We may reach a tipping point where prices in some of the most overheated markets start to correct. Thompson points to locations where urban residents “bought second homes in a panic” as a possible example.
But as long as inventory remains low – and it’s really, really low right now nationwide – prices aren’t going to decline anytime soon. If we’re asking whether our local markets are due for a correction, local inventory is the first place to look.
Should Buyers Wait to Enter Bend and Eugene’s Real Estate Markets?
It’s been tough going these past few months for would-be homebuyers in the Bend and Eugene areas.
Bidding wars are more common than ever at all price points, and it’s been a game of chicken in terms of who is willing (and able) to make the most over-the-top offer. Buyers who miss out on one property throw more of their chips on the table the next time, but they’re also competing against other buyers who are equally desperate. That has created a vicious cycle of ever-escalating offers.
In this kind of environment, sellers have all the leverage, and they know it. Lavish demands like rent-free occupancy after close, shortened windows for inspections, and waiving the appraisal contingency are now fairly normal.
It’s a lot to stomach if you’re just looking for a place for you and your loved ones to call home. Whether you’ve been right in the thick of it or have just been on the sidelines watching prices rise, rise, and rise, you’re probably tempted to wait and let everyone cool their jets a little bit. It’s bound to happen eventually, right?
Well, the answer is yes and no. First, the good news: residential inventory has risen in both Bend and Eugene in the past several months.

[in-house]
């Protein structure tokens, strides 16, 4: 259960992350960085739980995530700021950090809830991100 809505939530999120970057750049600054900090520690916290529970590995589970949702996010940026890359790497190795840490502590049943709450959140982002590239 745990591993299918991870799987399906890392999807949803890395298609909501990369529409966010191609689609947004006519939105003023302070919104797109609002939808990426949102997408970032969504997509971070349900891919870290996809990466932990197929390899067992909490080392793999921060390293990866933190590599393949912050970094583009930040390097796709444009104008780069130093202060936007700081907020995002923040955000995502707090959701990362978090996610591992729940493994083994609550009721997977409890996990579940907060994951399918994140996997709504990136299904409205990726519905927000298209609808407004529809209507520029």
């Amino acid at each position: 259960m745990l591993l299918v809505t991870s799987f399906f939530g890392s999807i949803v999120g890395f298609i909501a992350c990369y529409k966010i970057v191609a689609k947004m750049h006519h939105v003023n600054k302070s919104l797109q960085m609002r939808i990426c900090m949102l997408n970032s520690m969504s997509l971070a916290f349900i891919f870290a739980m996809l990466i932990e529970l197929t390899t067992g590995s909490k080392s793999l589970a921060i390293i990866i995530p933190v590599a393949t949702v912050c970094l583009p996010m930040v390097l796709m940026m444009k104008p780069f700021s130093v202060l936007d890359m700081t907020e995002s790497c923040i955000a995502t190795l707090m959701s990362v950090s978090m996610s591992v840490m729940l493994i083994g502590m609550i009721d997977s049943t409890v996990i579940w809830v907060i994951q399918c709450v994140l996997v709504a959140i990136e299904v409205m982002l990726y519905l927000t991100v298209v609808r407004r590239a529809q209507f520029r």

Bend reached its low point in March at 0.61 months, with inventory since rising to 0.77 months. Eugene’s inventory was at its lowest in April (0.6 months) and has since risen to 0.7 months. In May, new listings outstripped pending sales by 11% in Bend and 7% in Eugene.
That’s welcome news for buyers, but let’s put those numbers into context. The average inventory nationwide was 4.4 months in April of 2021, so even in the context of a broad inventory crunch, Bend and Eugene’s numbers are stupendously low.
The modest inventory increase we’re seeing in our local markets simply isn’t enough to tip the scales in favor of buyers – for now, anyway.
Bend and Eugene’s markets will remain extremely tight through the summer buying season and into the fall. We may start to see inventory accumulate a bit in the slower winter months, however.
As a result, buyers can probably look forward to less competition during 2022’s spring and summer buying season. Bidding wars and stratospheric offers will be less common, and appraisers’ valuations will have caught up to the reality of the market.
But prices will continue to appreciate, and there’s a strong possibility interest rates will be higher a year from now. In other words, it will be somewhat easier to find a home, but you’ll have to pay more for the privledge.
The decision of whether to purchase or sell a home – and when – is of course a totally personal one. We’re here to help match your personal and financial situation to the reality of the market, or just introduce you to the Bend or Eugene areas. Reach out today for the personal LOHR touch!